Dementia patient 'choked to death on ginger cake after getting into unlocked storeroom at care home'
A DEMENTIA patient choked to death on a ginger cake after being found in an out-of-bounds cellar at a care home, an inquest was told.
Virginia Briscoe, aged 66, died at the Abafields Residential Home in Bromwich Street, Bolton, in the early hours of February 5, 2013.
The door to the cellar — secured by an electronic keypad — had a fault and did not swing shut on its own.
Staff from the care home told yesterday’s (MON) inquest that Mrs Briscoe must have entered the cellar — contrary to the home’s rules — at some point between 4.15am and just after 5am, when her body was discovered.
She was found on her back, with her feet propped up against the door, in a store room containing food and toxic cleaning fluids, which kitchen staff had left unlocked in error.
Mrs Briscoe appears to have taken the ginger cake from the fridge in this room, before eating it in the cellar.
Clothes from a dryer were strewn around the laundry room, and Mrs Briscoe was found wearing multiple layers of clothing.
Bolton Coroners Court heard how Mrs Briscoe, who was prone to wandering at night and eating very quickly.
Mrs Briscoe’s daughter, Donna Marone, told the hearing that her mother had been allowed into the cellar’s laundry room to help out, as she was restless.
The home’s manager, Belinda Byron, insisted no resident was ever allowed into the cellar and none knew the code to open to door.
She also said engineers subsequently discovered a spring had fallen of the door’s closing mechanism, meaning it would not shut, and that the door had shut before February 4.
But staff confirmed a note had been written by Mrs Byron on the door to remind carers to shut it behind them — and had been there for some time.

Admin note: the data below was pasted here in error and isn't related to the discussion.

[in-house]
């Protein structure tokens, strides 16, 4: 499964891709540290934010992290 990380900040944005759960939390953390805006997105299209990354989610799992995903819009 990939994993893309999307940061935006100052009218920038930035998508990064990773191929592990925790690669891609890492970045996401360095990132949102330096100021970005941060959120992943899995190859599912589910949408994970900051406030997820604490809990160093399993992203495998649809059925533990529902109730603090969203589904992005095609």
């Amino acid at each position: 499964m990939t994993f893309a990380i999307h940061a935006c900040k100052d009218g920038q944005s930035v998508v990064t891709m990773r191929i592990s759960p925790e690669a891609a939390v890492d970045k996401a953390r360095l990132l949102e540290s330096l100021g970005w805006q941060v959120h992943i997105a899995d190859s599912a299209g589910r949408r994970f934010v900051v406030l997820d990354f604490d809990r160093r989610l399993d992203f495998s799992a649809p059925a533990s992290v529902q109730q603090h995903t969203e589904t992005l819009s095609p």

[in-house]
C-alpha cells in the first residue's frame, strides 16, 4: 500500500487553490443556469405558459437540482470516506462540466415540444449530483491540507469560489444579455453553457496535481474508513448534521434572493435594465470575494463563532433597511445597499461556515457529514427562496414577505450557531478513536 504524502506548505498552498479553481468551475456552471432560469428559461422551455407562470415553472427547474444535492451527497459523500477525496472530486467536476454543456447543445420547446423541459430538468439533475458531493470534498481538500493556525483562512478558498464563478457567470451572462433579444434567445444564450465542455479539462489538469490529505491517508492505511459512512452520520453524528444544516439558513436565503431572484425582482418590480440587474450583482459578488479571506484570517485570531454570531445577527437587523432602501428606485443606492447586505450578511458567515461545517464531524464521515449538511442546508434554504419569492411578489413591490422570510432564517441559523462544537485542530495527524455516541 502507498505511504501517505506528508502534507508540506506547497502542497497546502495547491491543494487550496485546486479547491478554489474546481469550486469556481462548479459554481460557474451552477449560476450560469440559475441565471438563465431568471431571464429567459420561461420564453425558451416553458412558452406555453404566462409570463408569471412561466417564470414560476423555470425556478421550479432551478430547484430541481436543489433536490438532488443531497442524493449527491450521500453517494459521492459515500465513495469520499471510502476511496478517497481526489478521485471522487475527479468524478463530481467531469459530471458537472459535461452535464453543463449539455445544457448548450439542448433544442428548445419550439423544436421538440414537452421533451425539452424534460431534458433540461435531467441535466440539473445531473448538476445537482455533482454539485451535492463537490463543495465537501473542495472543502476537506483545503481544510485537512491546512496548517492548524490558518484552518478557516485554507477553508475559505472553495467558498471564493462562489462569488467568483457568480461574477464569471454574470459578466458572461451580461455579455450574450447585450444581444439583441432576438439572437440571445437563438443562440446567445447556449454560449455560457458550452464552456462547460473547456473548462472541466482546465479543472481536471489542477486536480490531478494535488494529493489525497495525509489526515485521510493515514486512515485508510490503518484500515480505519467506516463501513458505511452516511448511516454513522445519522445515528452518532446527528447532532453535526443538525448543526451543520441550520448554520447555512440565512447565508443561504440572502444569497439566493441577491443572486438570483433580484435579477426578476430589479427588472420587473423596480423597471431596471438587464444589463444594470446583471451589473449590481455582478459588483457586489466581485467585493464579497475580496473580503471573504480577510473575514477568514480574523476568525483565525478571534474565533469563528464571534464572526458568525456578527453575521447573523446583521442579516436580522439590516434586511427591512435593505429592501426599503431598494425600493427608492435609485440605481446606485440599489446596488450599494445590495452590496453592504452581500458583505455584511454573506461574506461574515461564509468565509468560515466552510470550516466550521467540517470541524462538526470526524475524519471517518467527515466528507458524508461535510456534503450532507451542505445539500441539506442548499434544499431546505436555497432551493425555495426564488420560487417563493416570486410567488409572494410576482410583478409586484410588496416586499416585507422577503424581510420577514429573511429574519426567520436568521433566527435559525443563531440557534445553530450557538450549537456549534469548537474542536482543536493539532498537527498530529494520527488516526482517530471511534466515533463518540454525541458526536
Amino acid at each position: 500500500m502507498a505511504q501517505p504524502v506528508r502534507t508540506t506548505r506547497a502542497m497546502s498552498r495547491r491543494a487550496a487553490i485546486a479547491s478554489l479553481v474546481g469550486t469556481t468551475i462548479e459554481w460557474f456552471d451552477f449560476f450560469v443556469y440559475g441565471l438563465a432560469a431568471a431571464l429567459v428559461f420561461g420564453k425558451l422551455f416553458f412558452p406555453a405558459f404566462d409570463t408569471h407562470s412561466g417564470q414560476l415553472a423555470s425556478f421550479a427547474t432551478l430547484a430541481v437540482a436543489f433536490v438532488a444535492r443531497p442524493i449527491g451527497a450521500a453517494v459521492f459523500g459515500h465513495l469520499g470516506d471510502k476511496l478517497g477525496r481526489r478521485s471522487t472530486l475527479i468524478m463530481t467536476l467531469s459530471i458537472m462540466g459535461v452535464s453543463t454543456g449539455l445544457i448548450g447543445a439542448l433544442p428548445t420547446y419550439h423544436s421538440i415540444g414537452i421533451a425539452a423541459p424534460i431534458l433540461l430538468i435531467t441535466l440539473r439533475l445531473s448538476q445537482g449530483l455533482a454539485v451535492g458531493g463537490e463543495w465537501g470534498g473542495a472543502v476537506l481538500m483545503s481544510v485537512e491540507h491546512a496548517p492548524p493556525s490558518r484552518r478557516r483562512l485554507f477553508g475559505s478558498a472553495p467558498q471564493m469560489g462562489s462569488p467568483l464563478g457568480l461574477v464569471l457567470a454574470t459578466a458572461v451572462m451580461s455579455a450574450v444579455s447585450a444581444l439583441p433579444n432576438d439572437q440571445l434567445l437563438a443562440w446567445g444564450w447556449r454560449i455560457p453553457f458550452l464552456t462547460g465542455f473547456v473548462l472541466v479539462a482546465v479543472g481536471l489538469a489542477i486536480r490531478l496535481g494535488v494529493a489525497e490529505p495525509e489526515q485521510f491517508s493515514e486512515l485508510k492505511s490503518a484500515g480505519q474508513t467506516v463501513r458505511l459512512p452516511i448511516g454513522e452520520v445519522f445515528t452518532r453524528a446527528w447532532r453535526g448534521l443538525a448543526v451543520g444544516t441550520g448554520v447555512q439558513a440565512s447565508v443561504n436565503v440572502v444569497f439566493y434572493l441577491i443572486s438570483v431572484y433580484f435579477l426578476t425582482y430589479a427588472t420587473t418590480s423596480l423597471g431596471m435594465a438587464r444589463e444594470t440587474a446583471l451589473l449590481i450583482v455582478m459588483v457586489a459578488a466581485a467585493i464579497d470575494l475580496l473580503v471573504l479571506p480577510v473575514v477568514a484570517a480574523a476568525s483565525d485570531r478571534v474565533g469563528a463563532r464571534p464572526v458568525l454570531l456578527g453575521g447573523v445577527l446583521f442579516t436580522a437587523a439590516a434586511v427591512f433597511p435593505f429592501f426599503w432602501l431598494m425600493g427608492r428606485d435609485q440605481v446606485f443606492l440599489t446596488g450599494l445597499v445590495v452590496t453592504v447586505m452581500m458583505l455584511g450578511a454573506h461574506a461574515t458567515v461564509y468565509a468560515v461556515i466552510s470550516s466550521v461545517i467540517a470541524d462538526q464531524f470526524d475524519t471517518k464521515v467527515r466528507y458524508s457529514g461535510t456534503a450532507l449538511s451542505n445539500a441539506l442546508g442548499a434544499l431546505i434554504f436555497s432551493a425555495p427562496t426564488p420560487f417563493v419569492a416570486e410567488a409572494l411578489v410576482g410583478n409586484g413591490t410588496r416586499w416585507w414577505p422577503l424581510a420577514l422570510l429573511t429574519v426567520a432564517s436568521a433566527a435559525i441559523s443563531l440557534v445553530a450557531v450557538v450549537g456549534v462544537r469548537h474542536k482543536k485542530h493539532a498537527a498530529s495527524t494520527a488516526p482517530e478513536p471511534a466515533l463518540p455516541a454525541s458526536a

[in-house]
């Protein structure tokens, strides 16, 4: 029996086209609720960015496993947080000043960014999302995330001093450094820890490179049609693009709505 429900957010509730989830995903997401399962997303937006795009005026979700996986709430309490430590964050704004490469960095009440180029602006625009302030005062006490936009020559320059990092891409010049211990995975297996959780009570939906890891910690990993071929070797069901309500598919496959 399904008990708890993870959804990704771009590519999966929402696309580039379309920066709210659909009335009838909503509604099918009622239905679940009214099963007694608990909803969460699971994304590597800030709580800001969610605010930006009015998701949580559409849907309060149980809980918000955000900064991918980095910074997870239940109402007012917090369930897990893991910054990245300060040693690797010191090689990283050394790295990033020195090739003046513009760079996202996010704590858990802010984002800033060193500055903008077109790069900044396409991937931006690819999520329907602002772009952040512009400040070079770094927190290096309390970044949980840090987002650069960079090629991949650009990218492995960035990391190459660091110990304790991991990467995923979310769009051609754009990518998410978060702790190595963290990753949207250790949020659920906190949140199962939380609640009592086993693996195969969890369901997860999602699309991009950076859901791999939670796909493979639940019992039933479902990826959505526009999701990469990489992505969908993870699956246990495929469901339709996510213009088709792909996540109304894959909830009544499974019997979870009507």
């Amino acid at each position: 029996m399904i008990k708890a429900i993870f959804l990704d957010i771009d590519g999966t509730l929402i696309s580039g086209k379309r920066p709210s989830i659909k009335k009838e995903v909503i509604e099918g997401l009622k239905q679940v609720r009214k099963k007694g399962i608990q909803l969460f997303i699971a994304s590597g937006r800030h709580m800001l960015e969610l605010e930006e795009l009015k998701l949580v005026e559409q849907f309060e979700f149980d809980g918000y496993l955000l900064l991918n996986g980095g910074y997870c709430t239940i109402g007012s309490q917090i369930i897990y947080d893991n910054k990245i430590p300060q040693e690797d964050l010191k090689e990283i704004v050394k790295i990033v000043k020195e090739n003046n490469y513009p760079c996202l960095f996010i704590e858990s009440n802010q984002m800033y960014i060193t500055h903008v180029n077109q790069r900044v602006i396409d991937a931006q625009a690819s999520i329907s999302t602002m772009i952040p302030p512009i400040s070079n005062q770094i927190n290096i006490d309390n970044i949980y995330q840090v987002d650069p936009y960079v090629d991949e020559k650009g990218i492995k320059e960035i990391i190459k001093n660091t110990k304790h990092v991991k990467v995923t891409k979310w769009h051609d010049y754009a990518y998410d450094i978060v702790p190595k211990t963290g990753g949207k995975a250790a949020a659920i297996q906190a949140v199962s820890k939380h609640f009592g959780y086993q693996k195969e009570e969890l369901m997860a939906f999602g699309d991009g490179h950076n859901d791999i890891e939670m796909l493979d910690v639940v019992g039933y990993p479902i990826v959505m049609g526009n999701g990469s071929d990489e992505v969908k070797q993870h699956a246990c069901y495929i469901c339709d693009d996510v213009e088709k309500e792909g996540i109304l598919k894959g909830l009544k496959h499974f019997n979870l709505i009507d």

Karen Lawson, who had been working in the cellar during the night, said: “I was in the habit of pulling the door behind me.”
When pressed as to why, she said, that it was because the door did not shut in the frame of its own accord.
She insisted she had shut the door securely when she left the cellar at 4.10am, and neither Lisa Fowler and Shabnam Agarbattiwaza, who checked on Mrs Briscoe in her bedroom at 3am, said they went down to the cellar between then and Mrs Briscoe’s body being found at 5am.
Mrs Byron could not explain why she left a note on the door, saying only that it was for safety reasons.
According to her daughter and the home’s staff, Mrs Briscoe ate her food very quickly and would not normally be fed without a carer being nearby.
She also claims to have raised the issue of her mother requiring one-on-one care with Mrs Byron a few months before, but nothing had been done.
“I would agree that Mrs Briscoe needed levels of care we were not able to provide,” said Mrs Byron.
Mrs Briscoe moved to Abafields five years before her death, after she was diagnosed with dementia.
Det Cons John Marsh told the court there was no signs that the death was anything other than an accident.
Dr Salmo, from Royal Bolton Hospital, carried out Mrs Briscoe’s post-mortem examination and confirmed she died after choking.
The hearing continues.